According to available information, this aircraft had a length of 14 feet 8 inches, a wing span of 20 feet 8 inches, a wing area of 78 square feet, an empty weight of 618 pounds, and a maximum gross weight of 975 pounds. The engine was a 1834cc Volkswagen and the fuel capacity was 15 gallons. The listed top speed was 150 mph, cruise speed was 135 mph, and the stall speed was 60 mph.

According to aircraft records, in 1982 the builder/owner removed the retractable landing gear and installed fixed gear. In 1985 he installed flaps, and in August 1990, he moved the engine two inches forward. The only weight and balance recorded was done July 10, 1990, however; according to the log, the aircraft was successfully flown for several years after these modifications.

WRECKAGE AND IMPACT INFORMATION

The aircraft wreckage was located in a plowed field 155 degrees and 400 feet from the approach end of runway 35 at Front Range Airport, Watkins, Colorado. Wreckage scatter was on a base course of 295 degrees.

The first witness mark found was a gouge containing green glass and pieces of what appeared to be fiberglass. This was followed by a shallow pit containing engine debris and portions of curved Plexiglas. To the west of the pit, a large area of the surface was littered with pieces of foam, plywood, and fiberglass-like material. To the northeast of the pit, portions of the wood propeller blade were found imbedded in the ground.

The fuselage, wing panels, and engine were located last in the scatter pattern and were found inverted facing opposite the direction of travel. They were destroyed by fire. No instruments or other cockpit equipment remained identifiable due to fire damage. Examination of pieces of curved Plexiglas, not consumed by fire, provided no evidence of sooting on the inner surfaces.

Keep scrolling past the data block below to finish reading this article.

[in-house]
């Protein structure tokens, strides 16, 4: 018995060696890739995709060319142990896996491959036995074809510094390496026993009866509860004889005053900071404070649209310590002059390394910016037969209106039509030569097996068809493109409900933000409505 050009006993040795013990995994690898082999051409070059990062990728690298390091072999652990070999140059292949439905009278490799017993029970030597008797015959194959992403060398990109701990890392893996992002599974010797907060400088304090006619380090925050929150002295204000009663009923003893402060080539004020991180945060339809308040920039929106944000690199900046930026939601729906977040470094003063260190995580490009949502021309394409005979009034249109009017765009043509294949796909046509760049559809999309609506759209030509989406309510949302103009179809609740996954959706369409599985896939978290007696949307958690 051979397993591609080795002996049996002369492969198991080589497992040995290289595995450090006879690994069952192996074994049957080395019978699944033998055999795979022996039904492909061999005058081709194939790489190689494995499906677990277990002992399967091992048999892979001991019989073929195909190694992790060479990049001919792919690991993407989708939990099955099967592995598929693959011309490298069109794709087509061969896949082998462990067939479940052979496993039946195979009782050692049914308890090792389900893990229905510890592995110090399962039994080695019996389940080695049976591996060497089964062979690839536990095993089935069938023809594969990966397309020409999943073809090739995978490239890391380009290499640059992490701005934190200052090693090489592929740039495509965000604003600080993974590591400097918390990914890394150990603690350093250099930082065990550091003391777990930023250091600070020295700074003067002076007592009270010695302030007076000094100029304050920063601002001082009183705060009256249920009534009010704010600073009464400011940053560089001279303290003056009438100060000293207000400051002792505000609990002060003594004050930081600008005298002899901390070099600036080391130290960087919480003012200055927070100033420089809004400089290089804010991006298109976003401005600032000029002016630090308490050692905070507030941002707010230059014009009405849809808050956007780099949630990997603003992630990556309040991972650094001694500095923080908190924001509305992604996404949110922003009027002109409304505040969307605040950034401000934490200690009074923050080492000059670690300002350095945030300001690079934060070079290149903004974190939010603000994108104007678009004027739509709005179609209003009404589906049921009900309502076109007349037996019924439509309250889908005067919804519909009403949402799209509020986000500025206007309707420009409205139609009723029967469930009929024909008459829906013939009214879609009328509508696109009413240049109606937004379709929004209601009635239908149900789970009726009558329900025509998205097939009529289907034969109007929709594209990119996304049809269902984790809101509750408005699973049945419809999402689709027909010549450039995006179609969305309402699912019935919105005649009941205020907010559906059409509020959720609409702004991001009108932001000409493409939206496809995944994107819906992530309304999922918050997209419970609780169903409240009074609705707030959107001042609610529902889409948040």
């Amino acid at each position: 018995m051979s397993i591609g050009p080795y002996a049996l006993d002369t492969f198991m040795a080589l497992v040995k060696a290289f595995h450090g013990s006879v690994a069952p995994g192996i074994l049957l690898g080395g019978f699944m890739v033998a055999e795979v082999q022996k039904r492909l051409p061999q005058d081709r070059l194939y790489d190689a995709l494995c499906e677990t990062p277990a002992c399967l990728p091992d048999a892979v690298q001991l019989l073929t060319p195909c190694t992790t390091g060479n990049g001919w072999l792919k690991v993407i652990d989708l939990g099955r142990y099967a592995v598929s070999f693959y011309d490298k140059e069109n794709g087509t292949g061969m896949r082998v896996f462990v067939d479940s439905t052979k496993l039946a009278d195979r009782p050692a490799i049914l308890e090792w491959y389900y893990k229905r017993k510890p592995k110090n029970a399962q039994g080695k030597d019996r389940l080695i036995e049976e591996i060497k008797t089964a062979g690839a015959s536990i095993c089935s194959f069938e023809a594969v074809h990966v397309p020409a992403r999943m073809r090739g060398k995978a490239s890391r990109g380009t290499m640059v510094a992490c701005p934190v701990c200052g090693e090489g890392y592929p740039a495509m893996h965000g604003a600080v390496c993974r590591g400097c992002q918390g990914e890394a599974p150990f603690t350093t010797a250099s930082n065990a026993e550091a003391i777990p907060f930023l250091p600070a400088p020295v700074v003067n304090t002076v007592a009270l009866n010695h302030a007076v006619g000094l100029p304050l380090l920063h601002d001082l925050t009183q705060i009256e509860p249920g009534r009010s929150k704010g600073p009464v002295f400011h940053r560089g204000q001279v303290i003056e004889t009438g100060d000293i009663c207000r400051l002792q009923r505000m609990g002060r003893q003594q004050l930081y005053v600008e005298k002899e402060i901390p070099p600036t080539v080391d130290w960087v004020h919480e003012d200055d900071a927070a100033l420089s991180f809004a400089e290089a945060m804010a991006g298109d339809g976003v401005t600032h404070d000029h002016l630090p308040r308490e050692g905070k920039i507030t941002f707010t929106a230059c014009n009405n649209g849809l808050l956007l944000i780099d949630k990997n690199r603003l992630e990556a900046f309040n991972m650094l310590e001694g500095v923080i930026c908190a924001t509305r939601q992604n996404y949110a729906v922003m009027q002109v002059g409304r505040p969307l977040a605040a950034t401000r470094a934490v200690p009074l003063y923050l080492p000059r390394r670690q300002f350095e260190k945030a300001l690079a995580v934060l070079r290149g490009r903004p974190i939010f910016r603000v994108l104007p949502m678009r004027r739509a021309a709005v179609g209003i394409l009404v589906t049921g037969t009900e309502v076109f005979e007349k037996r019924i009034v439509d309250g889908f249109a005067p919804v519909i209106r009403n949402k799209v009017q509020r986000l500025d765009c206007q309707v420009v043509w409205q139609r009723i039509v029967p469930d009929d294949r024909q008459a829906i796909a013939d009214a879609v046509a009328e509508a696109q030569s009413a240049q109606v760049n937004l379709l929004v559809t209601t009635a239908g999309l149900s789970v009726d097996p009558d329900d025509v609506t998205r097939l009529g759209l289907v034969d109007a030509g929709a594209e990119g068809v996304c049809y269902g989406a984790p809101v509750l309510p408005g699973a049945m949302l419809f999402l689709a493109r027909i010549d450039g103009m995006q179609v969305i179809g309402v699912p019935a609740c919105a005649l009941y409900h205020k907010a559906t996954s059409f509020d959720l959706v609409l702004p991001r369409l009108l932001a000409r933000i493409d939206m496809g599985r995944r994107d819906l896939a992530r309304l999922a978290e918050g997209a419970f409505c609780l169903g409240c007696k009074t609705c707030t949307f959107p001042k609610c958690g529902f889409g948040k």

MEDICAL AND PATHOLOGICAL INFORMATION

An autopsy was performed on the pilot by Forensic Pathology Consultants, Loveland, Colorado. Their anatomic diagnosis determined that the pilot succumbed to injuries sustained from the accident.

Toxicology was performed by the Federal Aviation Administration, Civil Aeromedical Institute, (CAMI) Oklahoma City, Oklahoma. Their findings were: CARBON MONOXIDE - 11.0 (%) Carboxyhemoglobin detected in blood. CYANIDE - 3.310 (ug/ml) Cyanide detected in blood. No other substances were found. (A copy of the toxicology report is attached.)

FIRE

Except for pieces of foam, Plexiglas, and the fiberglass-like material which was thrown free of the primary wreckage, the aircraft was consumed by fire.

TEST AND RESEARCH

Based on information provided by CAMI, the carbon monoxide level is in the normal range for a smoker and could not be considered as lethal. Cyanide levels above 3ug/ml are considered lethal and the source is usually foam material exposed to high heat associated with combustion.

ADDITIONAL DATA/INFORMATION

The aircraft wreckage was released to the Manager of Operations, Front Range Airport, on January 16, 1995. No parts were retained.